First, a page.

Personal subject matter note: I was reminded of 'No Disrespect' and how in the world of the very poor, be it rural or urban, it tends to be a world where the home is populated only by women, what with the men being absent for one reason or another....more
Very good book. I ran across this in the library, and the title jumped out at me. I figured if it stunk, I could just put it down and move on the restVery good book. I ran across this in the library, and the title jumped out at me. I figured if it stunk, I could just put it down and move on the rest the books I got that trip. It turned out to be great. It is nice and compact, so you don't have to worry about making a big commitment. The basic premise of the book is that beyond good reporting, bad reporting, bias, etc. the very nature of news (something new we consume every day) has a dangerous effect on us. It gives many good examples of how 'news' has a problem conveying information about science, religion and other spheres in an accurate and helpful way. It has actually changed the way I consume 'news'. I've been making a point of actively ignoring stories that are transient or otherwise unuseful as described in the book. So take a look. Even if you don't agree with everything it will at least help you think about your news consumption more clearly....more
My opinion of this book oscillated. I found it fairly difficult to read at the beginning, since the protagonist was such a lump that let life happen tMy opinion of this book oscillated. I found it fairly difficult to read at the beginning, since the protagonist was such a lump that let life happen to him. If I wasn't reading it for my book club, I might have put it down then. As the story progressed I got more into the story and found it affecting. Then finally, it lost me again in the last couple of chapters. In sum, I'd say it was a decent book, that had some good stuff in it, but not a must read. In movie terms, skip it in the theater and rent it if you got nothing else going on. ...more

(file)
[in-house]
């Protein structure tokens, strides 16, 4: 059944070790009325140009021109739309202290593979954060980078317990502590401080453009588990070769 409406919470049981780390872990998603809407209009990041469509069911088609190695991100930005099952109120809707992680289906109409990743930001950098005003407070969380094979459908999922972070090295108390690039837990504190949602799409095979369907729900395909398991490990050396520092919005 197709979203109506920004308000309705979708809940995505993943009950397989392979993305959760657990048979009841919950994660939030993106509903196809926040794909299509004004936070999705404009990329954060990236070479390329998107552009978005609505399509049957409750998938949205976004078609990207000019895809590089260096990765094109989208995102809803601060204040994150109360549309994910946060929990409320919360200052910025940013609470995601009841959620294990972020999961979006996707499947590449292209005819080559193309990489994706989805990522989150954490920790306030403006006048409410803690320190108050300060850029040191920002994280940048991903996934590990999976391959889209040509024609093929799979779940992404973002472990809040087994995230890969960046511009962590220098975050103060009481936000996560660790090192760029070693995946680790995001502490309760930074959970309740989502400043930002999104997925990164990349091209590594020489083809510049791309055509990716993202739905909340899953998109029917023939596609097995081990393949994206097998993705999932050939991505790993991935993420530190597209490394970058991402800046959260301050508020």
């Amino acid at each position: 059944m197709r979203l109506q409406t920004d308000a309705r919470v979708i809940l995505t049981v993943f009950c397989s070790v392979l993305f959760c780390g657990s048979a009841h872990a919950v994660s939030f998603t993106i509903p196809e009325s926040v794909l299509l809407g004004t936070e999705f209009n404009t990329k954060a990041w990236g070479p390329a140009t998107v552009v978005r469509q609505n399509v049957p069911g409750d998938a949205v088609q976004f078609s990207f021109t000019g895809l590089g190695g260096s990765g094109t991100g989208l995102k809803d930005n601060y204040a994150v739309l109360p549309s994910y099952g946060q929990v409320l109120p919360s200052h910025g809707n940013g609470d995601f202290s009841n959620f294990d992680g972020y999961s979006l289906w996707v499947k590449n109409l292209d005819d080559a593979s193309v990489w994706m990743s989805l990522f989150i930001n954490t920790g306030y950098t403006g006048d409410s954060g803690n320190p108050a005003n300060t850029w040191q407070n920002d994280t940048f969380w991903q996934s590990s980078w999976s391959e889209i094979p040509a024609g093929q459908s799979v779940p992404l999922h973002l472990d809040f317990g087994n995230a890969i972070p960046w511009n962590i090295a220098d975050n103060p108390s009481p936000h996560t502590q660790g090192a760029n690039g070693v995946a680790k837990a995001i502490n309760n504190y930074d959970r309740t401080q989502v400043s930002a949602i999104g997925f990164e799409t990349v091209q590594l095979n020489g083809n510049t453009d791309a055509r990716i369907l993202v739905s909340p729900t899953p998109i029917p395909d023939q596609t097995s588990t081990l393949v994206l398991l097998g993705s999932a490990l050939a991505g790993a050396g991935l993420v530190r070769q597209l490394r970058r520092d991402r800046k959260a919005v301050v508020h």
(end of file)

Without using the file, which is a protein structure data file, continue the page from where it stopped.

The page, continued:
Well, I had hoped to write this review closer to having read the book, but I'll write this anyway, just without some of the examples I was hoping to rWell, I had hoped to write this review closer to having read the book, but I'll write this anyway, just without some of the examples I was hoping to remember.
Roughly the first 1/2 to 2/3 of the books covers the different explanations for why sex arose and the mating habits of various non-human species. One thing that is great about this book is it will relate a theory, then an insufficiency in the theory, then a counter theory, then additional findings, and back and forth and so on. If there isn't a consensus it just leaves the question open and for you to ponder yourself. For anyone interested in how science is done, numerous examples ideas blossoming, be attacked, rediscovered, etc. are recounted. Also, lots of different case studies are recounted. All the stories of different species behavior is entertaining in and of itself.
In the last part of the book, humans are closely examined. As long as you repeatedly the disclaimer at the beginning of that section, that you may be able to say something about males are more X on average and females are more Y on average, but individual instances of men and women, of course, may run counter. Also, that evolution has primed certain tendencies for each sex, but tendencies are not fate and thus, again, you can only talk about averages or generalities. If you remember that, and don't get your undies in a bunch, the discussion of how human nature is/was shaped by evolution is illuminating.
So I recommend this to everyone, especially those interested in how the brain works, how people work, and/or how science works....more